In one sentence…
“..suffice it to say that ‘low and often non-existent profits’ and ‘monopoly’ are not really concepts that go together.”
Read the rest here: http://www.vox.com/2014/10/10/6954107/amazon-monopoly
Thomas Sowell with a sober perspective:
“What a non-judgmental society amounts to is that common decency is optional — which means that decency is likely to become less common.”
More gems can be found here: http://jewishworldreview.com/cols/sowell093014.php3
Nearly three-quarters of the Airbnb listings in the city violate zoning and other laws, according to a report by the state attorney general, with large-scale commercial operators reaping up more than a third of total rental revenue. Airbnb did not dispute the findings, and a spokesman said: “We need to move forward.”
NOTE: The “family members per house” number is extremely important in today’s inequality discussion. Whenever you hear “median household income has stagnated…” – take what your hear with a grain of salt. Even though the median household income has stagnated, households – the way the data is collected – are now smaller (one person living alone is considered a “household”). This would mean that adjusting for households or instead looking at median individual income, disposable income, or consumption numbers, the median America would most likely have increased – which indeed it has by the aforementioned metrics.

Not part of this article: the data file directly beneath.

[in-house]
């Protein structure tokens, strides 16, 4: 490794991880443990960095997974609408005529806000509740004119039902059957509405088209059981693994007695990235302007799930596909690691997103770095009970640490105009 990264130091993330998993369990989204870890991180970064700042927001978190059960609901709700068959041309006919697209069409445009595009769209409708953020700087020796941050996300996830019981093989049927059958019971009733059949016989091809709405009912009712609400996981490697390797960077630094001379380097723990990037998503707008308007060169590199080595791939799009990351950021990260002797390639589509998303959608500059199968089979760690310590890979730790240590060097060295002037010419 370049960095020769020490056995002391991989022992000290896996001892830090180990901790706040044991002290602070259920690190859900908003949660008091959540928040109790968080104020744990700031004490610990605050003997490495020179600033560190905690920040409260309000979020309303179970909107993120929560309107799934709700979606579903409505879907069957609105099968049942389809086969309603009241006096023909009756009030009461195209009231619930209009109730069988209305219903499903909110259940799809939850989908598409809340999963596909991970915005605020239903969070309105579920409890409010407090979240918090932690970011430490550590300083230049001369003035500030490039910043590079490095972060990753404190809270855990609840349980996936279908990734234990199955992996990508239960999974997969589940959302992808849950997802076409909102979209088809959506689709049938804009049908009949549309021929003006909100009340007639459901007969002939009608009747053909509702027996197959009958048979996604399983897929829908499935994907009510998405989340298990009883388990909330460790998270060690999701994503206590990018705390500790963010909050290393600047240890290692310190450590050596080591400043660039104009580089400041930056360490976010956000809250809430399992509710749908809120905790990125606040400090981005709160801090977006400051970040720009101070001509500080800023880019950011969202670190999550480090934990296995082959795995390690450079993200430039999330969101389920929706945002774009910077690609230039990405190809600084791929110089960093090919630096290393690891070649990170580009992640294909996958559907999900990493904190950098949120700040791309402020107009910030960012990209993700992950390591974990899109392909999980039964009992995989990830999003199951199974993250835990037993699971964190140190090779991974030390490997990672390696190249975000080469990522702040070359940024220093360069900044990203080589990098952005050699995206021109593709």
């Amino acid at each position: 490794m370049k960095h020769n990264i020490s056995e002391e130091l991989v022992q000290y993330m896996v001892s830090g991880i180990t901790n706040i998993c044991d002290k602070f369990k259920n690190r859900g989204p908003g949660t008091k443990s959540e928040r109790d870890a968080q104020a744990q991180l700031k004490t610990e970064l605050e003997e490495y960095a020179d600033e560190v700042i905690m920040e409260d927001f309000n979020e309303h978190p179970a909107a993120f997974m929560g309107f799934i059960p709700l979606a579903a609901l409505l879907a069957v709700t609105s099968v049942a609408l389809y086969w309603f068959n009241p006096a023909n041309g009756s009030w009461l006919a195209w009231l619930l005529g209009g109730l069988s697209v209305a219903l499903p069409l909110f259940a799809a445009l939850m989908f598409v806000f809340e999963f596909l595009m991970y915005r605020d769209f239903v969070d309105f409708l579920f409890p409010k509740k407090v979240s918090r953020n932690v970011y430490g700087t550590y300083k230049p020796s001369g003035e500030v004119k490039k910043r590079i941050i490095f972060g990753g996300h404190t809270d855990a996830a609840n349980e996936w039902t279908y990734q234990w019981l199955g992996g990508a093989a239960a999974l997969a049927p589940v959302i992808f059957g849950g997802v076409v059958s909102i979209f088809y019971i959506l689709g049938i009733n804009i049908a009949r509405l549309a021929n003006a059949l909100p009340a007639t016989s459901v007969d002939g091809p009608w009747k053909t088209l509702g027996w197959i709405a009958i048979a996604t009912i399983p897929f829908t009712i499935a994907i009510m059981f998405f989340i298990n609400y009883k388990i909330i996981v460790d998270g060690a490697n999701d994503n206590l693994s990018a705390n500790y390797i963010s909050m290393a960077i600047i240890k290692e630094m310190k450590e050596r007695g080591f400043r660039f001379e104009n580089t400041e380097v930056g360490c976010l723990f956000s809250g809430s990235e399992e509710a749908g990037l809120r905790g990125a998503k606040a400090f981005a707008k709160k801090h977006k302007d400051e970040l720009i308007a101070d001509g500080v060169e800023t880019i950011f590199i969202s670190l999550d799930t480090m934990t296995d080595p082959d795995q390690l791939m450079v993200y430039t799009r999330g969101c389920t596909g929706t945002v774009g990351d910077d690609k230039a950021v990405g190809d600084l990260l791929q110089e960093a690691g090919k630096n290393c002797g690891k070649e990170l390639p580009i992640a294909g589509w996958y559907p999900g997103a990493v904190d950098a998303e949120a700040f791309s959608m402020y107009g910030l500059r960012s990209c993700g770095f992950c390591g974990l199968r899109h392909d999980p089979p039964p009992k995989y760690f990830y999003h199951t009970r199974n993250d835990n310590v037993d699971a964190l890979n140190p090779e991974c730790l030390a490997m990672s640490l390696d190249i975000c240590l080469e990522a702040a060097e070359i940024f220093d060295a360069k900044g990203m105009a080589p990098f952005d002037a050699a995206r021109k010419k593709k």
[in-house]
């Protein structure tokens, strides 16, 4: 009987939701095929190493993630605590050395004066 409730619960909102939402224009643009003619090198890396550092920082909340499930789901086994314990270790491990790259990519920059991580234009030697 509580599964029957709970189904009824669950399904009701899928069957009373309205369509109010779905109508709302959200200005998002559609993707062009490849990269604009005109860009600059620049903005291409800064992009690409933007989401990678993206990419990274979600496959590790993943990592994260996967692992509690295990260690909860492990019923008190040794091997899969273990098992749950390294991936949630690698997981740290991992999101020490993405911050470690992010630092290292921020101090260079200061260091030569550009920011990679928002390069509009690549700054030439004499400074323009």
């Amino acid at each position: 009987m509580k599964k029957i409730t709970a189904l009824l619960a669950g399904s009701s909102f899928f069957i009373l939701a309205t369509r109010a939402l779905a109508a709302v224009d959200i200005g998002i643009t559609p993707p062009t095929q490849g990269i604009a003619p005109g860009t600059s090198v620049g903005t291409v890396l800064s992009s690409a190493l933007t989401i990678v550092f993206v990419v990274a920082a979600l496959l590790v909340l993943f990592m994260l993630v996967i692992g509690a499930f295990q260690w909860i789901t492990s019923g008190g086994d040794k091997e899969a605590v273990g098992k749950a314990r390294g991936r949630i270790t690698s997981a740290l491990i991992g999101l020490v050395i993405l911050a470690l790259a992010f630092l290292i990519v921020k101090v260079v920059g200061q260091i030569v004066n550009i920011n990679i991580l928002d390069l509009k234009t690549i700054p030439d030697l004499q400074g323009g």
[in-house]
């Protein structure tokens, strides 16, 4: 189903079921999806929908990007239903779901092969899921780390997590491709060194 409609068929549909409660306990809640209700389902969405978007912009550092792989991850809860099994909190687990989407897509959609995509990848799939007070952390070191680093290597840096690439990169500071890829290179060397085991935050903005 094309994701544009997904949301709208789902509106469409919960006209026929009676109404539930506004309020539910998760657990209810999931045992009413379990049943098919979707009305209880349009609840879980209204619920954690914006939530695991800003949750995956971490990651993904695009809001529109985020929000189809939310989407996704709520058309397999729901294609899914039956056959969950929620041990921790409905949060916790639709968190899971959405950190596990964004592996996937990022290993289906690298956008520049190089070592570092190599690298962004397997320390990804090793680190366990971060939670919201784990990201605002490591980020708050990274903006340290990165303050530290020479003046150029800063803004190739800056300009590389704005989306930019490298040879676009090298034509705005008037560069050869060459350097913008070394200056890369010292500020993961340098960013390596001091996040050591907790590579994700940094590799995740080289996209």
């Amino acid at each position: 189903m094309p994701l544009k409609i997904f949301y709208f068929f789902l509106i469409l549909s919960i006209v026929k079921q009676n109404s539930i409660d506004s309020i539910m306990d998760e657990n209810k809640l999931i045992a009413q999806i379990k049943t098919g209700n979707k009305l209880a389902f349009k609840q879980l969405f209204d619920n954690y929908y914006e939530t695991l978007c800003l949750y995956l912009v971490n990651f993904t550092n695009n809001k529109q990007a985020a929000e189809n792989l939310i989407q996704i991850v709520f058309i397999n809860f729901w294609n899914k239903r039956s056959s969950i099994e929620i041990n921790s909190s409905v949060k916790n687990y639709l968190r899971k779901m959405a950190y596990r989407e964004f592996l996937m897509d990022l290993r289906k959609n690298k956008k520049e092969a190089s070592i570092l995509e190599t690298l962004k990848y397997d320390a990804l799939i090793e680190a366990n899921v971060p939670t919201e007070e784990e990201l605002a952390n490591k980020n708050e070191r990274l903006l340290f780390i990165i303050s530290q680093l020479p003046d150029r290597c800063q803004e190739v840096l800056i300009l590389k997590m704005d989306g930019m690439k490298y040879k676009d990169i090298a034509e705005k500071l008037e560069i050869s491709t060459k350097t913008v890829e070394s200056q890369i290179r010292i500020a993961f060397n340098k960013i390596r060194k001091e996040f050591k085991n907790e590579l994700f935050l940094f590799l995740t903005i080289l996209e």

Kyle Bass of Hayman Capital Management explains…
The nation’s unemployment rate as measured by the Labor Department vastly underrepresents the number of Americans actually out of work, hedge fund manager Kyle Bass told CNBC Wednesday.
Earlier this month, the government said the nation’s unemployment rate fell to 6.1 percent in August, while job growth cooled with just 142,000 nonfarm payrolls added.
“Look at unemployment, the way it’s calculated is it’s semi-rigged,” he argued in a “Squawk Box” interview. “It will trend down to the 5 percent range just because people stop looking for a job.”
“If you take everyone that has dropped out of the workforce since the beginning of the financial crisis,” he continued, “the unemployment number would be 11 percent.”
Finish the article here: http://www.cnbc.com/id/102029011